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Pronunciation of lagom. Then the sentence "det är lagom temperatur" meaning "it's just the right temperature". The speaker is a 35 year old male.
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Pronunciation of lagom. Male speaker.
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The Lexin Swedish-English dictionary defines lagom as "enough, sufficient, adequate, just right". Lagom is also widely translated as "in moderation", "in balance", "perfect-simple", "optimal" and "suitable" (in matter of amounts). Whereas words like "sufficient" and "average" suggest some degree of abstinence, scarcity, or failure, lagom carries the connotation of appropriateness, although not necessarily perfection. The archetypical Swedish proverb "Lagom är bäst", literally "The right amount is best", is translated as "Enough is as good as a feast" in the Lexin dictionary. That same proverb is translated as "There is virtue in moderation" in Prismas Stora Engelska Ordbok (1995).
Comparable terms in other languages
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The word "lagom" also exists in Norwegian, in both Bokmål and Nynorsk. The connotations in Norwegian, however, are somewhat different from Swedish. In Norwegian the word has synonyms as "fitting, suitable, comfortable, nice, decent, well built/proportioned". While some synonyms are somewhat similar in meaning (e.g. "suitable" and "reasonable", "fitting" and "in balance"), many present in Swedish don't exist in Norwegian and vice versa. The Norwegian words "passelig" and the more common "passe" are very similar, translating roughly as "fitting, adequate, suitable" in English. "Passe" can be used in every context where the Swedish "lagom" is used, e.g. "passe varm" (right temperature/adequately warm), "passe stor" (right size), etc.
The concept of 'lagom' is similar to Russian expression 'normal'no' (нормально, literally normally), which indicates a sufficient and sustainable state, for example of one's livelihood. In Russian, the word is often used as answer to the question "how are you". Comparable terms are found in some south Slavic languages, for example Serbian and Croatian umereno or umjereno.
Ιn ancient Greek, there was the infamous phrase of Cleobulus, 'Métron áriston' (μέτρον ἄριστον) i.e.: "Moderation is best"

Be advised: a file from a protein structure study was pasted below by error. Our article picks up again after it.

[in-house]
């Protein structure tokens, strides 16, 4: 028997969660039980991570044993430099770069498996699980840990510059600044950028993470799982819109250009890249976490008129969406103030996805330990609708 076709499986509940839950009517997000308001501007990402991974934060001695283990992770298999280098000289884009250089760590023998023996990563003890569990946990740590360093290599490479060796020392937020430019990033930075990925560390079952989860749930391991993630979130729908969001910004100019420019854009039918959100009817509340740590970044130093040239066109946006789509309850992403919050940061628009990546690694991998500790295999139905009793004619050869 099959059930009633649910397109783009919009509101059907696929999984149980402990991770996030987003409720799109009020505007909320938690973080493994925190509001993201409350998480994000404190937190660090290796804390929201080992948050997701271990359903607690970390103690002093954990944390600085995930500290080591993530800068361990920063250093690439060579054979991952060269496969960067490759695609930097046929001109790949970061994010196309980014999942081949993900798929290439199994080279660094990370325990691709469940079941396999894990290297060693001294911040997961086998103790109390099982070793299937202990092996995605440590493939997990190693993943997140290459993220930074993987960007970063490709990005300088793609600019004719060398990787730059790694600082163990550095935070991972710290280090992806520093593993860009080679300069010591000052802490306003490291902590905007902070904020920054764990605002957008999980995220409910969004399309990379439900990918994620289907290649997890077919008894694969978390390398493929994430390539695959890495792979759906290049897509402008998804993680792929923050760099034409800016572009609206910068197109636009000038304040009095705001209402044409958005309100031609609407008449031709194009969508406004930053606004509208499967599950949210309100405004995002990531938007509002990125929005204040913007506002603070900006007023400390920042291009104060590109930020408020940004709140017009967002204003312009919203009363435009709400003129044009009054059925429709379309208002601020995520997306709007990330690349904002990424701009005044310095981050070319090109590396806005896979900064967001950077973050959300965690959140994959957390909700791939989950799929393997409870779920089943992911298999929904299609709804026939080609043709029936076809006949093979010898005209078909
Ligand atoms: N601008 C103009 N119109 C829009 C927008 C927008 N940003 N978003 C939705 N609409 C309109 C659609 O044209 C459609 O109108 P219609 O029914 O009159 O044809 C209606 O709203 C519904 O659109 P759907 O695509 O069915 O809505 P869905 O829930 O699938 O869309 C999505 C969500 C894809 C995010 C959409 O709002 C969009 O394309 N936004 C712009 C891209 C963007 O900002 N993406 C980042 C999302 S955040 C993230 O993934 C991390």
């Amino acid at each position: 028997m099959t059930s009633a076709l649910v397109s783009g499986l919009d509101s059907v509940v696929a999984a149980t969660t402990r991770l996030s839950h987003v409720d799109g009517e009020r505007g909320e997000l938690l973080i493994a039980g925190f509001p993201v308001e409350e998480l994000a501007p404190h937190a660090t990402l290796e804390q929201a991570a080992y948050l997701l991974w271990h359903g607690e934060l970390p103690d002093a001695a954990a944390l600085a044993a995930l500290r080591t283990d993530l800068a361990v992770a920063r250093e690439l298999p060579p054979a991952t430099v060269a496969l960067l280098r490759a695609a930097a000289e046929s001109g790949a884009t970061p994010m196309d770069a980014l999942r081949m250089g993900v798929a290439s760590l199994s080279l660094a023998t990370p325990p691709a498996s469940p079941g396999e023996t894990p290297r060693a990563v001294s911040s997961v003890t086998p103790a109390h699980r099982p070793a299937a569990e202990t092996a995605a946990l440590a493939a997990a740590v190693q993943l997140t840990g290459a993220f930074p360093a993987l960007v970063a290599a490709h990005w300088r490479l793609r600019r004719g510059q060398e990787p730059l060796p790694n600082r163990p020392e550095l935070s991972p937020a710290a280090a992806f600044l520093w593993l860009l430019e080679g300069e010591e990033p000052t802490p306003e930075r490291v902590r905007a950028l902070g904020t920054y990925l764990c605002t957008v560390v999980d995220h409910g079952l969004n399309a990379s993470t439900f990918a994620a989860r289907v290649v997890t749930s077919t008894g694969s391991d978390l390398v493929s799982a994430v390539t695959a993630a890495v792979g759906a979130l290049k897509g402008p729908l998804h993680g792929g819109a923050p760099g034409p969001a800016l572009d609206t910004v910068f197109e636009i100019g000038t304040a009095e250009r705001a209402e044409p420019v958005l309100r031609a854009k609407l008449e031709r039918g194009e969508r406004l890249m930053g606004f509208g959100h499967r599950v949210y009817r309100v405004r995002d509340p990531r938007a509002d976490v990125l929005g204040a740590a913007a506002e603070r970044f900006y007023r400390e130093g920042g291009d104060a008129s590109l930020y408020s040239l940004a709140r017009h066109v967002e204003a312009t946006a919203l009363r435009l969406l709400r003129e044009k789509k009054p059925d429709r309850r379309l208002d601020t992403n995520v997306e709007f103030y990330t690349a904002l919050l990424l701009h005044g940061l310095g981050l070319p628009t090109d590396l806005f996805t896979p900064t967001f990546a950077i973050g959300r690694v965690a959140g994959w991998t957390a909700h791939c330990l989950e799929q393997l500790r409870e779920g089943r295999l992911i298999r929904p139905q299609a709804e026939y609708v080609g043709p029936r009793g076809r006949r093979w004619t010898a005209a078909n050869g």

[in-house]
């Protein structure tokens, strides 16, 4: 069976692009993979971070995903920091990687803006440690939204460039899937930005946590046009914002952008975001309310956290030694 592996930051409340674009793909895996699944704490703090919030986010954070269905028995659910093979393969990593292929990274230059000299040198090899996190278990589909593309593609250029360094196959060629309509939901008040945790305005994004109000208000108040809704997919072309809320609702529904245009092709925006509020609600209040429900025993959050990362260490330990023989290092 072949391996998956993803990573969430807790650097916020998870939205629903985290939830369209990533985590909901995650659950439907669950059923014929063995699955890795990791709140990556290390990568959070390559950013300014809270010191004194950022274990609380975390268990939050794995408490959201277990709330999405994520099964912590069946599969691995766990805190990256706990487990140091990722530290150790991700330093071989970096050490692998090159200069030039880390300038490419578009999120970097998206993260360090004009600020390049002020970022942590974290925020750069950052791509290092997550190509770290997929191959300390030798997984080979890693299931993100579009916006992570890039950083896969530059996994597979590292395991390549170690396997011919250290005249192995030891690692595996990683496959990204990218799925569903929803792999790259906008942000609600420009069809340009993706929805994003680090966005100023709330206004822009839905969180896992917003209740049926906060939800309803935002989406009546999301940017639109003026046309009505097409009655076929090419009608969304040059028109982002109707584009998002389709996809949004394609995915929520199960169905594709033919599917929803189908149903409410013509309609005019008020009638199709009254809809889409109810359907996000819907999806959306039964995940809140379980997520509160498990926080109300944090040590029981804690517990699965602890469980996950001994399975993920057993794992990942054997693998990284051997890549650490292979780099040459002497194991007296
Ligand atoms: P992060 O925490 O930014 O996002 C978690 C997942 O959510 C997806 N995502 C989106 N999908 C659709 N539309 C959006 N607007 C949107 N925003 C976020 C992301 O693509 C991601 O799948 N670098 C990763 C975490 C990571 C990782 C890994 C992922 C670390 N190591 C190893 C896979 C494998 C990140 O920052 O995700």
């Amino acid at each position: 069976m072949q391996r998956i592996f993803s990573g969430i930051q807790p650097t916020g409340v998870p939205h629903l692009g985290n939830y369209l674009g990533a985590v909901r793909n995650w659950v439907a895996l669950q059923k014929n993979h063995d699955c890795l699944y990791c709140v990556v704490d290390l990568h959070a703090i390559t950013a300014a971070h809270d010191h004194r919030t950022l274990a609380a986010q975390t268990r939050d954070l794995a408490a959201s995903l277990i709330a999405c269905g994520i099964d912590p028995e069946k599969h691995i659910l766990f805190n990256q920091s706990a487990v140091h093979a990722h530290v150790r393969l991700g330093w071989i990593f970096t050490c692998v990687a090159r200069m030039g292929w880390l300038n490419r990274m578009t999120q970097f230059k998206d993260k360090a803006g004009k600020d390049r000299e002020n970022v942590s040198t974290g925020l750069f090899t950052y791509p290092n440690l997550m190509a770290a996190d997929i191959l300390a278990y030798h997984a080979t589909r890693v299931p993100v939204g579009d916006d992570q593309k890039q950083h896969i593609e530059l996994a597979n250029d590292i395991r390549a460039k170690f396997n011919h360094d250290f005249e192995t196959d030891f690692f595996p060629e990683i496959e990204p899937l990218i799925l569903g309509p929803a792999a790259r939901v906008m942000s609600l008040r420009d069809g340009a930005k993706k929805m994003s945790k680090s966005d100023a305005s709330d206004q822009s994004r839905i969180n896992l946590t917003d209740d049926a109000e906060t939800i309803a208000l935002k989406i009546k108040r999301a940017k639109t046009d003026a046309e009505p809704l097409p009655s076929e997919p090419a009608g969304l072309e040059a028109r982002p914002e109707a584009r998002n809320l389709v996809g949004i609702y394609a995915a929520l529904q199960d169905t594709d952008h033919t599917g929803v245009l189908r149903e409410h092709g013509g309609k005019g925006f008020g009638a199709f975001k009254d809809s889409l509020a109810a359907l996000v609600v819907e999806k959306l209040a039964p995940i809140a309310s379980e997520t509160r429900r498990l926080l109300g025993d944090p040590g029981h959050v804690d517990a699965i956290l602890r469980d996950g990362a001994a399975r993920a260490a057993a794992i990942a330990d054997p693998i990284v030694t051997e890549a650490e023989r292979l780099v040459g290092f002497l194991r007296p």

The origin of the term is an archaic dative plural form of lag ("law"), in this case referring not necessarily to judicial law but common sense law. A translation of this could be "according to common sense". A popular folk etymology claims that it is a contraction of "laget om" ("around the team"), a phrase used in Viking times to specify how much mead one should drink from the horn as it was passed around in order for everyone to receive a fair share. This story is recounted widely, including on the website of the Swedish Institute.
Parallells can be drawn from "lagom" to the Law of Jante, which in short says that a group member shouldn't think they are better than anyone else, which indicates that "lagom" could mean "the appropriate amount, according to the Law of Jante," for example, the phrase "take lagom with sugar" would mean "don't take more sugar than one should."
Lagom is most often used as an adverb, as in the sentence "Han är lagom lång" (literally "He is just the right height"). Lagom can also be used as an adjective: "Klänningen var lagom för henne" (literally "The dress was just right for her"), which would be equivalent to "The dress fits her". The adjective form is never inflected.
Lagom can be applied to almost all situations, from food and drink to copyright law and carbon dioxide emissions.
The value of "just enough" can be compared to idiom "less is more", or contrasted to the value of "more is better". It is viewed favorably as a sustainable alternative to the hoarding extremes of consumerism: "Why do I need more than two? Det är [It is] lagom" (AtKisson, 2000). It can also be viewed as repressive: "You're not supposed to be too good, or too rich" (Gustavsson, 1995).
In a single word, lagom is said to describe the basis of the Swedish national psyche, one of consensus and equality. In recent times Sweden has developed greater tolerance for risk and failure as a result of severe recession in the early 1990s. Nonetheless, it is still widely considered ideal to be modest and avoid extremes. "My aunt used to hold out her closed fist and say, "How much can you get in this hand? It's much easier to get something in this [open] hand" (Silberman, 2001). "It's the idea that for everything there is the perfect amount: The perfect, and best, amount of food, space, laughter and sadness."